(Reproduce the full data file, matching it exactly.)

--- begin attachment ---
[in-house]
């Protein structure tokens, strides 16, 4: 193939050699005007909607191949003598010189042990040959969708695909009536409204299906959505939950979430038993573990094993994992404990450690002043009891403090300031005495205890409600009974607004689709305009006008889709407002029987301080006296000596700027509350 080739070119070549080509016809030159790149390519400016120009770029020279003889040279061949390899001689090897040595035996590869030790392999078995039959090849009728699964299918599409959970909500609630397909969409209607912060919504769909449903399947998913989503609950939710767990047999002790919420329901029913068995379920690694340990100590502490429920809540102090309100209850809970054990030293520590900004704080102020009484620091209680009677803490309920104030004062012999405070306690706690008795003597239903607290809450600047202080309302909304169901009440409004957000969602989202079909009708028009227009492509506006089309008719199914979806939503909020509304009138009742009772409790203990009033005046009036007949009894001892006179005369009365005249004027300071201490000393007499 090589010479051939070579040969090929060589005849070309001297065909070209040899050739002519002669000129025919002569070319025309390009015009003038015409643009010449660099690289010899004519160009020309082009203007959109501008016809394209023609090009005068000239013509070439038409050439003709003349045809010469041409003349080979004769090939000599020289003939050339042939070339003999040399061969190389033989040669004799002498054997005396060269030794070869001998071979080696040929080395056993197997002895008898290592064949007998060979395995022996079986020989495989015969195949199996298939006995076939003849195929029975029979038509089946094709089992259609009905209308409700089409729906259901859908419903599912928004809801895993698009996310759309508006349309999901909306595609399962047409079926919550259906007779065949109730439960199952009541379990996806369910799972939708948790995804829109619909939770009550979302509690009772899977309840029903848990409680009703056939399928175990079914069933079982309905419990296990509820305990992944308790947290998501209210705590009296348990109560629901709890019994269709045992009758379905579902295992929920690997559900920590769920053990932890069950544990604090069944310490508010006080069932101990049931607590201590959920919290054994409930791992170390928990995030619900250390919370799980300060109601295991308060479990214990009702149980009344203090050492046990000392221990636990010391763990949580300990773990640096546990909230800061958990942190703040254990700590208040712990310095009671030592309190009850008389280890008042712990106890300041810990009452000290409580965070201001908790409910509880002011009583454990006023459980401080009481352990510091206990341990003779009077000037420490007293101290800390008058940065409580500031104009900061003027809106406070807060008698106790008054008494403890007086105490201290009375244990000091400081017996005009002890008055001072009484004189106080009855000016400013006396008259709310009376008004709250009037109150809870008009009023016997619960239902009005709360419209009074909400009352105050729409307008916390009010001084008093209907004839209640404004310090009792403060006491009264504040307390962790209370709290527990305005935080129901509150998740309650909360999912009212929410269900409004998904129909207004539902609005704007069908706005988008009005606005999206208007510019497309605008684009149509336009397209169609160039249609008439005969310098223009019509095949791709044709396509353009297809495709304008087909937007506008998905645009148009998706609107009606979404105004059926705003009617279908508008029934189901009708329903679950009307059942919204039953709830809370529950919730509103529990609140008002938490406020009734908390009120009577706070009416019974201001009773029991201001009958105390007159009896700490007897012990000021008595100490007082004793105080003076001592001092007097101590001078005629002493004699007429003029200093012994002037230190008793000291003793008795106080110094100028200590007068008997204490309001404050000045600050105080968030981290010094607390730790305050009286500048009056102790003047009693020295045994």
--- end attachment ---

[in-house]
């Protein structure tokens, strides 16, 4: 193939050699005007909607191949003598010189042990040959969708695909009536409204299906959505939950979430038993573990094993994992404990450690002043009891403090300031005495205890409600009974607004689709305009006008889709407002029987301080006296000596700027509350 080739070119070549080509016809030159790149390519400016120009770029020279003889040279061949390899001689090897040595035996590869030790392999078995039959090849009728699964299918599409959970909500609630397909969409209607912060919504769909449903399947998913989503609950939710767990047999002790919420329901029913068995379920690694340990100590502490429920809540102090309100209850809970054990030293520590900004704080102020009484620091209680009677803490309920104030004062012999405070306690706690008795003597239903607290809450600047202080309302909304169901009440409004957000969602989202079909009708028009227009492509506006089309008719199914979806939503909020509304009138009742009772409790203990009033005046009036007949009894001892006179005369009365005249004027300071201490000393007499 090589010479051939070579040969090929060589005849070309001297065909070209040899050739002519002669000129025919002569070319025309390009015009003038015409643009010449660099690289010899004519160009020309082009203007959109501008016809394209023609090009005068000239013509070439038409050439003709003349045809010469041409003349080979004769090939000599020289003939050339042939070339003999040399061969190389033989040669004799002498054997005396060269030794070869001998071979080696040929080395056993197997002895008898290592064949007998060979395995022996079986020989495989015969195949199996298939006995076939003849195929029975029979038509089946094709089992259609009905209308409700089409729906259901859908419903599912928004809801895993698009996310759309508006349309999901909306595609399962047409079926919550259906007779065949109730439960199952009541379990996806369910799972939708948790995804829109619909939770009550979302509690009772899977309840029903848990409680009703056939399928175990079914069933079982309905419990296990509820305990992944308790947290998501209210705590009296348990109560629901709890019994269709045992009758379905579902295992929920690997559900920590769920053990932890069950544990604090069944310490508010006080069932101990049931607590201590959920919290054994409930791992170390928990995030619900250390919370799980300060109601295991308060479990214990009702149980009344203090050492046990000392221990636990010391763990949580300990773990640096546990909230800061958990942190703040254990700590208040712990310095009671030592309190009850008389280890008042712990106890300041810990009452000290409580965070201001908790409910509880002011009583454990006023459980401080009481352990510091206990341990003779009077000037420490007293101290800390008058940065409580500031104009900061003027809106406070807060008698106790008054008494403890007086105490201290009375244990000091400081017996005009002890008055001072009484004189106080009855000016400013006396008259709310009376008004709250009037109150809870008009009023016997619960239902009005709360419209009074909400009352105050729409307008916390009010001084008093209907004839209640404004310090009792403060006491009264504040307390962790209370709290527990305005935080129901509150998740309650909360999912009212929410269900409004998904129909207004539902609005704007069908706005988008009005606005999206208007510019497309605008684009149509336009397209169609160039249609008439005969310098223009019509095949791709044709396509353009297809495709304008087909937007506008998905645009148009998706609107009606979404105004059926705003009617279908508008029934189901009708329903679950009307059942919204039953709830809370529950919730509103529990609140008002938490406020009734908390009120009577706070009416019974201001009773029991201001009958105390007159009896700490007897012990000021008595100490007082004793105080003076001592001092007097101590001078005629002493004699007429003029200093012994002037230190008793000291003793008795106080110094100028200590007068008997204490309001404050000045600050105080968030981290010094607390730790305050009286500048009056102790003047009693020295045994």